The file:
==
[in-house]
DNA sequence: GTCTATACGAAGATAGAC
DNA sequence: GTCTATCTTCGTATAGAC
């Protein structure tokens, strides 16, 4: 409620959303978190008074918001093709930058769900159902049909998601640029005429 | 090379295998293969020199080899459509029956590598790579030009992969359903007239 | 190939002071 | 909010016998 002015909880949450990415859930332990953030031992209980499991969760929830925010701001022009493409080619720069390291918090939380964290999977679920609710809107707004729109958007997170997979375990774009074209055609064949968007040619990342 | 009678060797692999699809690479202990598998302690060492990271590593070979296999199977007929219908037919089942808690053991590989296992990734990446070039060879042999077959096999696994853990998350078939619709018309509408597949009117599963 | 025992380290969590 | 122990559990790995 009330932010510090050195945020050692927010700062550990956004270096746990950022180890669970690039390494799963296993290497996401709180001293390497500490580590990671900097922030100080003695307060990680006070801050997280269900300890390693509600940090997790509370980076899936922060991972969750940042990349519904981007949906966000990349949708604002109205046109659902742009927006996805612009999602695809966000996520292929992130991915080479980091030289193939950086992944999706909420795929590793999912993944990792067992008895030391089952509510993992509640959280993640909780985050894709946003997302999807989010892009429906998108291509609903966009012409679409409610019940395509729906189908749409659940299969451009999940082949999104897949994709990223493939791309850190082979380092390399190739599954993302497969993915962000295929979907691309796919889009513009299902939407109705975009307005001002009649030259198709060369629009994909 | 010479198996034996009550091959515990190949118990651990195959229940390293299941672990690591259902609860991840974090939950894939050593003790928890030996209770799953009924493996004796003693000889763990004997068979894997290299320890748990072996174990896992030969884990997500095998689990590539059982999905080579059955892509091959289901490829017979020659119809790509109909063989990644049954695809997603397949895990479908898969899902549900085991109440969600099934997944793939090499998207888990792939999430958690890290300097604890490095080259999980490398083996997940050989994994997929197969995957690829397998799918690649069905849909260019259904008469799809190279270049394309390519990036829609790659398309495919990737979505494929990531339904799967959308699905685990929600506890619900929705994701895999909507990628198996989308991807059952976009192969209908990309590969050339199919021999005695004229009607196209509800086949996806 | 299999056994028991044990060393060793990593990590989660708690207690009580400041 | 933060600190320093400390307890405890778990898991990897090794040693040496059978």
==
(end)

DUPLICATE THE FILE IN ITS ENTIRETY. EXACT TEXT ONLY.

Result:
[in-house]
DNA sequence: GTCTATACGAAGATAGAC
DNA sequence: GTCTATCTTCGTATAGAC
């Protein structure tokens, strides 16, 4: 409620959303978190008074918001093709930058769900159902049909998601640029005429 | 090379295998293969020199080899459509029956590598790579030009992969359903007239 | 190939002071 | 909010016998 002015909880949450990415859930332990953030031992209980499991969760929830925010701001022009493409080619720069390291918090939380964290999977679920609710809107707004729109958007997170997979375990774009074209055609064949968007040619990342 | 009678060797692999699809690479202990598998302690060492990271590593070979296999199977007929219908037919089942808690053991590989296992990734990446070039060879042999077959096999696994853990998350078939619709018309509408597949009117599963 | 025992380290969590 | 122990559990790995 009330932010510090050195945020050692927010700062550990956004270096746990950022180890669970690039390494799963296993290497996401709180001293390497500490580590990671900097922030100080003695307060990680006070801050997280269900300890390693509600940090997790509370980076899936922060991972969750940042990349519904981007949906966000990349949708604002109205046109659902742009927006996805612009999602695809966000996520292929992130991915080479980091030289193939950086992944999706909420795929590793999912993944990792067992008895030391089952509510993992509640959280993640909780985050894709946003997302999807989010892009429906998108291509609903966009012409679409409610019940395509729906189908749409659940299969451009999940082949999104897949994709990223493939791309850190082979380092390399190739599954993302497969993915962000295929979907691309796919889009513009299902939407109705975009307005001002009649030259198709060369629009994909 | 010479198996034996009550091959515990190949118990651990195959229940390293299941672990690591259902609860991840974090939950894939050593003790928890030996209770799953009924493996004796003693000889763990004997068979894997290299320890748990072996174990896992030969884990997500095998689990590539059982999905080579059955892509091959289901490829017979020659119809790509109909063989990644049954695809997603397949895990479908898969899902549900085991109440969600099934997944793939090499998207888990792939999430958690890290300097604890490095080259999980490398083996997940050989994994997929197969995957690829397998799918690649069905849909260019259904008469799809190279270049394309390519990036829609790659398309495919990737979505494929990531339904799967959308699905685990929600506890619900929705994701895999909507990628198996989308991807059952976009192969209908990309590969050339199919021999005695004229009607196209509800086949996806 | 299999056994028991044990060393060793990593990590989660708690207690009580400041 | 933060600190320093400390307890405890778990898991990897090794040693040496059978």